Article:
Your brain invents its own code. Can we create an A.I. mind like that?

When it comes to creating minds, cognitive scientist Joscha Bach explains where we are with artificial intelligence, and where we need to be.

Technology & Innovation

A.I. can perform tricks, but can it truly think? Cognitive scientist Joscha Back explains where we are on the path to artificial general intelligence, and where we need to be. The human mind can invent its own code and create models of arbitrary things—including itself—but we don't know how to build a mind quite like that just yet. To achieve A.G.I., will programmers have to re-create every single functional mechanism of the human brain? There are many schools of thought, but Bach's perspective is that the tinkering may not have to be as granular as many assume. Creating a mind may even be simpler (relatively speaking) than creating a single cell. Why? Because the human brain, says Bach, is less like clockwork and more like a cappuccino. "You mix the right ingredients and then you let it percolate and then it forms a particular kind of structure. So I do think, because nature pulls it off pretty well in most of the cases, that even though a brain probably needs more complexity than a cappuccino—dramatically more—it’s going to be much simpler than a very complicated machine like a cell,' he says. Joscha Bach's latest book is Principles of Synthetic Intelligence PSI: An Architecture of Motivated Cognition (Oxford Series on Cognitive Models and Architectures)

How the Brain Could Succeed Where Gods, Monotheism, and Ideologies All Failed

Religious skepticism birthed the modern world, but its ideologies have largely failed to deliver. Could neuroscience cure the ails of human society?

Mind & Brain

Religious skepticism birthed the modern world, but its ideologies have largely failed to deliver. Could neuroscience cure the ails of human society? In this fascinatingly brief tour of world history, Joscha Bach suggests that us moderns still toil in the mud of feudalist peasants. We talk highly of resilient rights and institutions, but resiliency against what? Ourselves, it seems. If we turn our gaze to the structure of the human brain, however, we discover a system that is remarkably effective. So what if human institutions were modeled on natural, organic systems? The results might be something entirely new, argues Bach.

Get paid to be a good human being? That's the future AI will deliver

A.I. will bring a series of social and financial changes, and it will force us to confront a problem we've been avoiding for much too long, says Joscha Bach.

Technology & Innovation

To know whether or not we should fear A.I., we first have to understand how it will behave in the world. Cognitive scientist Joscha Bach believes A.I. has the potential to mistreat humans—but no worse than big corporations already do. The future won't filled with Roombas and anthropomorphized house-help robots, he says, so a physical threat is not the main concern. A.I. will take the form of intelligent systems that operate as corporations, and they will adopt the ethics of whatever company builds them. "If we want to have these systems built in such a way that they treat us nicely you have to start right now. And it seems to be a very hard problem to do so," Bach says. And yet he appears to be optimistic about society's other main A.I. fear: job automation. He frames it like this: if a job is you selling the best years of your life to a corporation, automating as many manual tasks as possible is really a release from that contract—but how will we afford to live, and what will we do with our days? Many think Universal Basic Income, but Bach sees it a little differently: mass public employment. Pay people to be good humans: good at teaching and at raising their children. Pay them to be good scientists, good philosophers, good architects and chefs — the things that make us most human. Job automation will also force us to confront one of our most difficult and uncomfortable problems: that we are living in an age of abundance, but fail to distribute resources so that everyone can live a decent life. "It might turn out to be a very good thing if you are forced... to address this problem," he says. Joscha Bach's latest book is Principles of Synthetic Intelligence.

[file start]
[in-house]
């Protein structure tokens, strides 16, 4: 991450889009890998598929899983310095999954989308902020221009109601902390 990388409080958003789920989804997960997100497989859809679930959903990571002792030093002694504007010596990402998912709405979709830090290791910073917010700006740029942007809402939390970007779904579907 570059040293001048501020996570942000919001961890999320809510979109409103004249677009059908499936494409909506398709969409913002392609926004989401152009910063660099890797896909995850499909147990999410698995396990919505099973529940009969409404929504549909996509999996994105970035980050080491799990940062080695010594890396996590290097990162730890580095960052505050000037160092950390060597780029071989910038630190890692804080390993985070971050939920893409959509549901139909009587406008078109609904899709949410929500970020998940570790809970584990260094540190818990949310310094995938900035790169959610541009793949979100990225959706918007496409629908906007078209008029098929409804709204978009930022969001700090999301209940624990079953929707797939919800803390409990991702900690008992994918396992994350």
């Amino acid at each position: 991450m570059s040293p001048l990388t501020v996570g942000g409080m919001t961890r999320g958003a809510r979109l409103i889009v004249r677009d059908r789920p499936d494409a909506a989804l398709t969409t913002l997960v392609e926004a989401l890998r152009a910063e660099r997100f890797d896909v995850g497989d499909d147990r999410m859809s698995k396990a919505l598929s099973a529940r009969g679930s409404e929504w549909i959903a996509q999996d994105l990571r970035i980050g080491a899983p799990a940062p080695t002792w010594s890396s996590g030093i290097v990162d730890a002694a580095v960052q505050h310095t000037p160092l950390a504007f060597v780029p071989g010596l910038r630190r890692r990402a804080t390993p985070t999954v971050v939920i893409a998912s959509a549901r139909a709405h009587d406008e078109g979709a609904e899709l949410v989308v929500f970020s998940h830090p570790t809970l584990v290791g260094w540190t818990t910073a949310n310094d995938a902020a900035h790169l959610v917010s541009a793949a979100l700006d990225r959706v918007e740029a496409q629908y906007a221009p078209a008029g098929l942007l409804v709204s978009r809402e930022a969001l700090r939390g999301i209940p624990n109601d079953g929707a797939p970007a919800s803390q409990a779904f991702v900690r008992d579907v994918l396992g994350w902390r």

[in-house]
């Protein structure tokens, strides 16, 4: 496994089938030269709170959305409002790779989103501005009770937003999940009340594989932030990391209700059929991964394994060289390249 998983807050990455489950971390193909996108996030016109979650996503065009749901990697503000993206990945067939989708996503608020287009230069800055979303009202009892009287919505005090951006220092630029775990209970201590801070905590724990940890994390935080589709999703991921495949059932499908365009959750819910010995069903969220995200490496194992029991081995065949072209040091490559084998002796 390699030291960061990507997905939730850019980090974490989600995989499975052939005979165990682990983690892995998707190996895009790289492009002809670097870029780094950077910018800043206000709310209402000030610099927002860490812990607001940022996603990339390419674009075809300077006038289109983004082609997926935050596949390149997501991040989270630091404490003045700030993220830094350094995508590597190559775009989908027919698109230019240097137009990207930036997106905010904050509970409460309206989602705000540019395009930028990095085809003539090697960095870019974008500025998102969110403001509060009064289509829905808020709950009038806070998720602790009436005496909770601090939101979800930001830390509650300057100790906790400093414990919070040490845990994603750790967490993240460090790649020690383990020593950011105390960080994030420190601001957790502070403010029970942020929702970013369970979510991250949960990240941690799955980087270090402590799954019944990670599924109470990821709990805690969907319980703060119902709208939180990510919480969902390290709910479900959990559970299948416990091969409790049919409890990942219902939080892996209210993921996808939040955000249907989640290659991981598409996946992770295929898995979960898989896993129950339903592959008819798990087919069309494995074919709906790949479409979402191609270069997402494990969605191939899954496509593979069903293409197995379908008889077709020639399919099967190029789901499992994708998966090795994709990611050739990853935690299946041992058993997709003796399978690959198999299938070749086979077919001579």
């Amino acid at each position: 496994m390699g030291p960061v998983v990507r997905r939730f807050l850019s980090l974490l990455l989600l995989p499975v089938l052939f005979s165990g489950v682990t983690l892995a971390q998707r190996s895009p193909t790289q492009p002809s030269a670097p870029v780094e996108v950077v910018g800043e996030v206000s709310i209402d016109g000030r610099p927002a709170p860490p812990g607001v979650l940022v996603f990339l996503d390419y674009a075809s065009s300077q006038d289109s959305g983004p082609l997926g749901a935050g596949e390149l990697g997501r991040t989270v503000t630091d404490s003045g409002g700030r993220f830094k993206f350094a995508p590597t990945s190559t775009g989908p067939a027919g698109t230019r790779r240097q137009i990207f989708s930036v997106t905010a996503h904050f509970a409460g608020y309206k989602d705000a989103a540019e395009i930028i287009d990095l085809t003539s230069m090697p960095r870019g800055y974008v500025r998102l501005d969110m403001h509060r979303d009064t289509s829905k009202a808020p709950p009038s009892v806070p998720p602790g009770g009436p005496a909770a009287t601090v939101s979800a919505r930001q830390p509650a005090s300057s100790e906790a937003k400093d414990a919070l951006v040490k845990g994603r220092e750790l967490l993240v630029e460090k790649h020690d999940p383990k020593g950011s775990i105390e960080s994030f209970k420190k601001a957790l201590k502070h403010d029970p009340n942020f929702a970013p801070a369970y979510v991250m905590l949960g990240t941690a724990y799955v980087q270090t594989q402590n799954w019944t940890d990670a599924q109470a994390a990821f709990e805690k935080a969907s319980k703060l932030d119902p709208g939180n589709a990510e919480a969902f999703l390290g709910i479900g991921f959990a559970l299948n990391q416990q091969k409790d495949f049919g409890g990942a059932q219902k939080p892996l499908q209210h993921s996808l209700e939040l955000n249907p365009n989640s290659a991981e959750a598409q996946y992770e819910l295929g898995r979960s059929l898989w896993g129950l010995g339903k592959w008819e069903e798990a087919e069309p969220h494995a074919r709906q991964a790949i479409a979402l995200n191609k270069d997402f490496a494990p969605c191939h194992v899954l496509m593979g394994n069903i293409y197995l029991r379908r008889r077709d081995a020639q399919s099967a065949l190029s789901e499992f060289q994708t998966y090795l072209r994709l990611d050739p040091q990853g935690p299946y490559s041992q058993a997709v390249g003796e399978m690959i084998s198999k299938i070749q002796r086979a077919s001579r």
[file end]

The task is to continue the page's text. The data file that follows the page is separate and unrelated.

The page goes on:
Do Humans Have Free Will, or Are We Programmed by Society?

Humans are a programmable species, and we live inside the most ancient operating system of all — ideology.


For many years, Joscha Bach could not understand why humans flock so strongly towards religion and ideology. Having grown up in communist East Germany and seeing the people around him buy into nationalistic narratives—that were to him obviously untruthful—made no sense. It was only when the wall came down that he came to understand that people everywhere are buying into various false narratives—as of 2015, 34% of Americans still reject evolution completely. The drive to believe whatever instructions come from above you is not a cognitive error, Bach realized then, but an evolutionary feature—as powerful as it is problematic. The ability for large groups of people to follow one set of rules, to cooperate, is how Homo sapiens established agricultural societies, and is ultimately how we outcompeted other now long-gone nomadic hominin groups. We are a programmable species, says Bach, and we need to belong and conform to a larger entity to survive. As such, Bach sees the debate surrounding free will not as a question of determinism or incompatibilism, but of social conditioning. Perhaps the free will relates to decision-making over physics: are you really free to act in a way that is true, or are you bound by a social code of responsibility that runs thousands of years deep in your genetics? Joscha Bach's latest book is Principles of Synthetic Intelligence.